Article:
Policy Explainer Business Improvement Districts

A few weeks ago, businesses in the West Midlands town of Nuneaton voted in favour of setting up their own business improvement district (BID).

Self Improvement

Out of the 80 businesses that took part in the ballot, 69 voted in favour of the BID. There are already BIDs in place in neighbouring Coventry and Hinckley.

In creating the district, businesses in Nuneaton will be asked to pay an extra charge, known as a levy, on top of their usual rates. This money is ring-fenced and cannot be used to fund council services, but will instead be spent on projects chosen by BID members to make the improvements they want to see in the town centre.

One of the BID members is Nuneaton and Bedworth Borough Council as it owns some shops in the town centre.

Tom Shardlow, deputy chief executive at the council, said: “BIDs put more control and influence into the hands of local business owners.”

How Do They Work?

In England and Wales, BIDs were introduced through the Local Government Act 2003. They came into force in Scotland in 2007 as a result of primary legislation in Part 9 of the Planning etc (Scotland) Act 2006.

The first pilot BIDs, five in London, were created following successful ballots in March 2006. There are now more than 330 districts across the UK.

Typically, a BID operates within a local authority boundary but in April 2013 government introduced cross boundary BIDs.

A BID can be set up by the local authority, a business rate payer or a person or company whose purpose is to develop the BID area. The BID proposer is required to develop a proposal and submit this to the local authority, along with a business plan. This should set out the services to be provided and the size and scope of the district. It will also clarify who is liable for the levy, the amount of levy to be collected and how it is calculated.

Usually, BIDs charge a levy rate of between 1% and 4% of rateable value, dependent on local circumstances.

The maximum period that a BID levy can be charged is for 5 years. Once the term is completed the BID will automatically cease. If the BID company wants to continue its activities it must hold a new ballot.

Local Difficulty

Recent research published by the London School of Economics noted that BIDs are quite effective in reducing local crime, but they also increase house prices in BID areas and may lead to gentrification.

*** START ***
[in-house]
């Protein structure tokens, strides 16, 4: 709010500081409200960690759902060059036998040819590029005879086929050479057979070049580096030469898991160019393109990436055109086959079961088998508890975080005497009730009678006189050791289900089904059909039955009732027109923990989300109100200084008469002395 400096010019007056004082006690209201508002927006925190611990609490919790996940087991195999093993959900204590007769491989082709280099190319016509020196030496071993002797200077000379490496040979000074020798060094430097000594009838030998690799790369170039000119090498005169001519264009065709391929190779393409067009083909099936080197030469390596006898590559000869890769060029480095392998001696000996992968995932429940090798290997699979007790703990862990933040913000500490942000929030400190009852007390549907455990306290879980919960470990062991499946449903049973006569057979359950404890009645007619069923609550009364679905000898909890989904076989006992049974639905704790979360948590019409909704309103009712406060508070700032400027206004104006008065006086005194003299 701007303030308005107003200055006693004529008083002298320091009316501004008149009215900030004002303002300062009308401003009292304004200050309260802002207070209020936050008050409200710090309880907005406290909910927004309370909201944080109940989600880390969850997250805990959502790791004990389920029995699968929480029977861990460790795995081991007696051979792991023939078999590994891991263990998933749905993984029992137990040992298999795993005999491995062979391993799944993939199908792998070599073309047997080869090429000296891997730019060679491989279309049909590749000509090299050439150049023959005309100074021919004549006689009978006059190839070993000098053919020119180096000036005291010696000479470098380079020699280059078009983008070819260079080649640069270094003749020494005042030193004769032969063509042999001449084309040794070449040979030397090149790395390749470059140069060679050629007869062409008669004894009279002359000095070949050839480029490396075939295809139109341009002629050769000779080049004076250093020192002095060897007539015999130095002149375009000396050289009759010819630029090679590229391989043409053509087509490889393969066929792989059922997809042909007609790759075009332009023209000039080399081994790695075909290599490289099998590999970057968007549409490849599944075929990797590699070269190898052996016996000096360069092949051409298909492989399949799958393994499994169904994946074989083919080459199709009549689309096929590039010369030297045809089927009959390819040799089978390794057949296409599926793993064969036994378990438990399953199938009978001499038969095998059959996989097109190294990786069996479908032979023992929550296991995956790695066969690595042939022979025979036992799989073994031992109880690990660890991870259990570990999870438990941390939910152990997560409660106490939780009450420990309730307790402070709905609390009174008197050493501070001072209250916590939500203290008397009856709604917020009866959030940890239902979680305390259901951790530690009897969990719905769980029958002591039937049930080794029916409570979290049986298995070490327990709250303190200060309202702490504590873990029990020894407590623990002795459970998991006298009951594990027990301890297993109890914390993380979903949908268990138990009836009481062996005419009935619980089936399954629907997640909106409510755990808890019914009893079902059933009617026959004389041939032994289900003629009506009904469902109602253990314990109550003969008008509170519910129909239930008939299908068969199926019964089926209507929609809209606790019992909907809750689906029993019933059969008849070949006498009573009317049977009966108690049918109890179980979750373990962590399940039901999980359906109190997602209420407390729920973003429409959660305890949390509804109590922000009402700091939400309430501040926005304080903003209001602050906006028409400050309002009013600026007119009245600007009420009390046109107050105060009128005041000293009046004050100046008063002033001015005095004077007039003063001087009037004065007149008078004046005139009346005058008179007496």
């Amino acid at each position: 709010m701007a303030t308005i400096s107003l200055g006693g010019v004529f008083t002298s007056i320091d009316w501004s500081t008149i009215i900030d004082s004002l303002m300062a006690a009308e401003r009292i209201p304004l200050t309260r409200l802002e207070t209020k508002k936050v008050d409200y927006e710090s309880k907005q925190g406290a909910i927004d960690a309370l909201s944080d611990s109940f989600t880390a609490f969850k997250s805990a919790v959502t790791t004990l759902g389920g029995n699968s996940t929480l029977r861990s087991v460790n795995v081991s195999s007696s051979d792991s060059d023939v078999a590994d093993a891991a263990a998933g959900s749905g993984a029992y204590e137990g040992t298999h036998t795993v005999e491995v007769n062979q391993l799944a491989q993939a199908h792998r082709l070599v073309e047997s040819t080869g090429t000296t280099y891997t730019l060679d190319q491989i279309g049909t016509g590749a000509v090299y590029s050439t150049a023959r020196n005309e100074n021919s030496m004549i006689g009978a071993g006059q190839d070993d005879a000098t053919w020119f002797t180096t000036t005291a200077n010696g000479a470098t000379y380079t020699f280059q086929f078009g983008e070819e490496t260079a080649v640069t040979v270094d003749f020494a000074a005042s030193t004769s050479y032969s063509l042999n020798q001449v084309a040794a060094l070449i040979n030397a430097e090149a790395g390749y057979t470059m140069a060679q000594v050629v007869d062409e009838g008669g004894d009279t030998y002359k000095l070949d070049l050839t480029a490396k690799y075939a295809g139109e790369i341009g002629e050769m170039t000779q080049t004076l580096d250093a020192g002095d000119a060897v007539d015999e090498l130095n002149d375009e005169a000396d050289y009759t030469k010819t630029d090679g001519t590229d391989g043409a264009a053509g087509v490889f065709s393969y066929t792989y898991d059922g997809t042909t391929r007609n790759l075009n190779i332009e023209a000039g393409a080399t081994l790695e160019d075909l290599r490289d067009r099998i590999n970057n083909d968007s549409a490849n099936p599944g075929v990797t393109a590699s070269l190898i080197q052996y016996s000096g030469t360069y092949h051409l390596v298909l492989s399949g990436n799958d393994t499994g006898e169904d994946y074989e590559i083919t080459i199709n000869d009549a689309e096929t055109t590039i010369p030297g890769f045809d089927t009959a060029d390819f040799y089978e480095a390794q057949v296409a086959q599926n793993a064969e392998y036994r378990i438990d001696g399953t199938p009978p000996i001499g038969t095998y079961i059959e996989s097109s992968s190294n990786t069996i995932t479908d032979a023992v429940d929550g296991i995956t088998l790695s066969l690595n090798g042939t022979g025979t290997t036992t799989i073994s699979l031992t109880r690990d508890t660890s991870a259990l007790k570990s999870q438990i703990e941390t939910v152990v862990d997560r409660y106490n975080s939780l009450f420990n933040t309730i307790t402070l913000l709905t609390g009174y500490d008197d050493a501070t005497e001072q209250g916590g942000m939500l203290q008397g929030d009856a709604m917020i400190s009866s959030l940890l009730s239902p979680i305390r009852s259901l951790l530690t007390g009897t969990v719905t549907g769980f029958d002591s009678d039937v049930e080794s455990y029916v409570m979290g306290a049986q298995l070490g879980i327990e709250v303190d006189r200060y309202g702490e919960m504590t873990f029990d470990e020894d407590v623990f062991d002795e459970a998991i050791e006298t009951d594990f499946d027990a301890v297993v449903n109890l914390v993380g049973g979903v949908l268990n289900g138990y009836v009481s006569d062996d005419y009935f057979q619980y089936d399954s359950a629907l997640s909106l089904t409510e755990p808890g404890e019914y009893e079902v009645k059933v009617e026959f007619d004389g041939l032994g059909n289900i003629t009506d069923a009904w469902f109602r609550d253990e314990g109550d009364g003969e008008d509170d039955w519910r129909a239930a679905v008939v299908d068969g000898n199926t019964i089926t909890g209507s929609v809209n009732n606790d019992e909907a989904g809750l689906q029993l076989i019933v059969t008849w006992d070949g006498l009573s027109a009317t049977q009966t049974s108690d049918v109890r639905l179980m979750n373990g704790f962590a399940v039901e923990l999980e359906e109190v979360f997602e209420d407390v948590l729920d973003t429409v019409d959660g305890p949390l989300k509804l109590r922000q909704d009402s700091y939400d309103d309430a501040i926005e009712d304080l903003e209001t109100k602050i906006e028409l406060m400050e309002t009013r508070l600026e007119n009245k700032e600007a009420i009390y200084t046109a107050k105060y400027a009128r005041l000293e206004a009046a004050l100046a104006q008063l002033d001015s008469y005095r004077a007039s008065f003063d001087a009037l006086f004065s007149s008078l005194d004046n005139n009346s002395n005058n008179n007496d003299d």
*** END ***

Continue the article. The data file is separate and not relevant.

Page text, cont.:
In England and Wales, decreases in the rate of crime of around 2% per quarter took place between 2012 and 2017. Despite this, researchers noticed there had been a displacement of criminal activity to neighbouring commercial areas, one to two kilometres away from the BID.

While BIDs have enjoyed mainly favourable reviews, they have also sparked some local issues.

Last year, East Riding Council took a large number of ‘rebels’ to court, accusing them of failing to pay the Yorkshire Coast BID’s ‘tourist tax’.

The BID was set up in 2019 to promote tourism in the region. Around 1,300 businesses must pay the mandatory levy, after a ballot was passed for it with a turnout of just 29%. Nearly 70 votes were given to Scarborough and East Riding councils, which collects the tax for the BID, because their car parks and public toilets were included as ‘businesses’.

East Riding Council obtained court orders to recover more than £16,000 from 27 businesses. By the end of 2021, there were 800 businesses in arrears on the levy.

Many of the businesses affected – including a construction company, golf club and carpet shop – argued that they do not benefit from the tourism industry.

Robert Goodwill, the MP for Scarborough, questioned why a funeral parlour was being made to pay.

A ballot is due in May to ask businesses whether or not they want the Yorkshire Coast BID to continue for another five years. It faces strong opposition from local business owners, who are campaigning against the extension.

In April, the Department for Levelling Up, Housing and Communities established a Business Improvement District Innovation Forum. The aim is to bring together representatives from business, local government, community organisations, as well as high street experts and academics to explore how BIDs can work more innovatively and effectively in their communities.

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